When the Chrisley family burst onto the truth scene in 2014 with USA Network’s “Chrisley Knows Best” they were the Southern-blond answer to the Kardashians: wealthy and very tight knit, with a dollop of “bless your heart” attitude.
In an early promo for the show, Todd Chrisley, the flamboyant, controlling-but-endearing patriarch bragged in regards to the money he supposedly made in real estate. He was quick to notice that his family — wife Julie and their three children, Chase, Savannah and Grayson, now ages 26, 25 and 16 respectively, together with Todd’s children from an earlier marriage, Lindsie, now 33, and Kyle, 31 — lived in a gated community outside of Atlanta. They were neighbors with former Braves great Chipper Jones and singer Usher, Chrisley boasted, and the fam dropped a cool $300,000 a yr on clothing alone.
The Chrisley family pose for a portrait during their first season. (Pictureed left to right) Savannah Chrisley, Lindsie Chrisley Campbell, Julie Chrisley, Todd Chrisley, Kyle Chrisley, Chase Chrisley, Grayson ChrisleyNBCU Photo Bank/NBCUniversal via
“I attempt to keep every part so as and in line. I actually have a certain level of expectations for my children, for my wife, for myself,” Chrisley, now 53, said within the promo.
However the family’s wealthy facade all got here crumbling down last spring when Todd and Julie were found guilty of bank fraud and tax evasion in a sensational trial. Now the show’s over: On Tuesday, Todd and Julie will report back to prison, where he’s been sentenced for 12 years and she or he to seven.
“The Chrisleys have built an empire based on the lie that their wealth got here from dedication and labor,” prosecutors wrote in a sentencing memorandum on Nov. 16.
“The jury’s unanimous verdict sets the record straight: Todd and Julie Chrisley are profession swindlers who’ve made a living by jumping from one fraud scheme to a different, lying to banks, stiffing vendors, and evading taxes at every corner.”
Todd and Julie Chrisley leaving Atlanta Federal Court in August 2022.FOX 5 Atlanta
The couple had humble, healthful beginnings. They each hail from rural Westminster, South Carolina, a once-thriving textile town that as of 2021 had a population of around 2363.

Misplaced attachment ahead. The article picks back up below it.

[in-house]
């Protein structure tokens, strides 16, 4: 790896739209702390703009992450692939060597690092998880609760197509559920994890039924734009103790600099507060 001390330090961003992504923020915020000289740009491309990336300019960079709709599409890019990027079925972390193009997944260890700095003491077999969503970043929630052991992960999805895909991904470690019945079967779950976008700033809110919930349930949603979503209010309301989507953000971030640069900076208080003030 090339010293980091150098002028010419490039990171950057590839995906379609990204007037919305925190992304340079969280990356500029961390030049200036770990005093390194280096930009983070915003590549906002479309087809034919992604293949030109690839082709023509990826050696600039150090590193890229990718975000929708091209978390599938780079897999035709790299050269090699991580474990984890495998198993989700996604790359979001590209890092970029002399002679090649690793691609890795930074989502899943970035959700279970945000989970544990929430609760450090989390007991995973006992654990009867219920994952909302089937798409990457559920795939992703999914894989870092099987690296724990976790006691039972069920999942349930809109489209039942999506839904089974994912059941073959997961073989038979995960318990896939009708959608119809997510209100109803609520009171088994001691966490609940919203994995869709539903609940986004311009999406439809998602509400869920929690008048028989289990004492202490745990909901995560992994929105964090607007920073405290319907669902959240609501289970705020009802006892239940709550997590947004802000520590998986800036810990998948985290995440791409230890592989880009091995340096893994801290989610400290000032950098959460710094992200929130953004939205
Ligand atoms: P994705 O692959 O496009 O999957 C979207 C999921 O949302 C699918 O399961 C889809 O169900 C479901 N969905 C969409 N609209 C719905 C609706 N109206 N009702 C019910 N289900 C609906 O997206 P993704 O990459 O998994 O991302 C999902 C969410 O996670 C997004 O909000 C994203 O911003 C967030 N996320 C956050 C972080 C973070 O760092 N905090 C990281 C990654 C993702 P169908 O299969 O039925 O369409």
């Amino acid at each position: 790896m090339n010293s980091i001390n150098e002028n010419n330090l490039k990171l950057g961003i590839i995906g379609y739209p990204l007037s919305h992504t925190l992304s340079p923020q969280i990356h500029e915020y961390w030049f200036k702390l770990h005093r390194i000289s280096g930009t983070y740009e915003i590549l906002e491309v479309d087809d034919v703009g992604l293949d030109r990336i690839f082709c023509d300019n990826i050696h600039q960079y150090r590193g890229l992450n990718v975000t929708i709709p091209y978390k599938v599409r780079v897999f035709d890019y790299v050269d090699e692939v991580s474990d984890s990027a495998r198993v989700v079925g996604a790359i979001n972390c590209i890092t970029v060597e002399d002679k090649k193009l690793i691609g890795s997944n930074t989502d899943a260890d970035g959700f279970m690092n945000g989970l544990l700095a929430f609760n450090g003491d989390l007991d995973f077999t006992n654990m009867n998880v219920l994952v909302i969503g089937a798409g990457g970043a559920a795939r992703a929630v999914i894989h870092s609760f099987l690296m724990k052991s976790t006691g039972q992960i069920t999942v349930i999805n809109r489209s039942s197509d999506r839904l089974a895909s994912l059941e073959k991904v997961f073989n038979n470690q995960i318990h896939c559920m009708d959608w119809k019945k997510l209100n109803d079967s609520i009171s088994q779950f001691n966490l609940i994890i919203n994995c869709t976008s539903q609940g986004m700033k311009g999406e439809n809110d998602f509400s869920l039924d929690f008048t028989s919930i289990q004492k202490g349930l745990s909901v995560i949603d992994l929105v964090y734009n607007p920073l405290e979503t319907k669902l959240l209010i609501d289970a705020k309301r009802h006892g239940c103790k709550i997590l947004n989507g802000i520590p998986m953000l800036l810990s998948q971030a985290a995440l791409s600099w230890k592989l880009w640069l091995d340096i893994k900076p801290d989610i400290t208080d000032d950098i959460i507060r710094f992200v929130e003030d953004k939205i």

Their money troubles return years, before they even had a reality show. In 2012, Chrisley filed for Chapter 7, listing $4.2 million in assets and $49.4 million in debt. On the time, he claimed to have only $55 in a checking account and $100 in money.
“He guaranteed an actual estate development loan and it failed,” his attorney Robert Furr explained to People in 2014. “He was on the hook for $30 million. If he hadn’t had that occur, he would have been nice, financially.”
Such money issues didn’t keep the family from reality stardom. By the top of 2016, the Chrisley’s show was already in its fourth season and the clan’s profile was on the rise — a lot in order that security concerns led them to relocate to Nashville.
Todd and Julie Chrisley in 2018.Getty Images
There, they bought two mansions value roughly a combined $9 million and continued to drive flashy cars while their kids became podcasters and Instagram influencers with hundreds of thousands of followers.
Amid his success, Chrisley offered to donate money in 2016 and construct an aquatic center in his hometown of Westminster with one condition: It needed to be named for his late father Gene Chrisley.
But what looked like a generous gesture from a hometown boy-made-good quickly devolved into an unsightly conflict that divided the locale and showcased Todd’s uncanny ability to whip up drama even when the cameras weren’t rolling.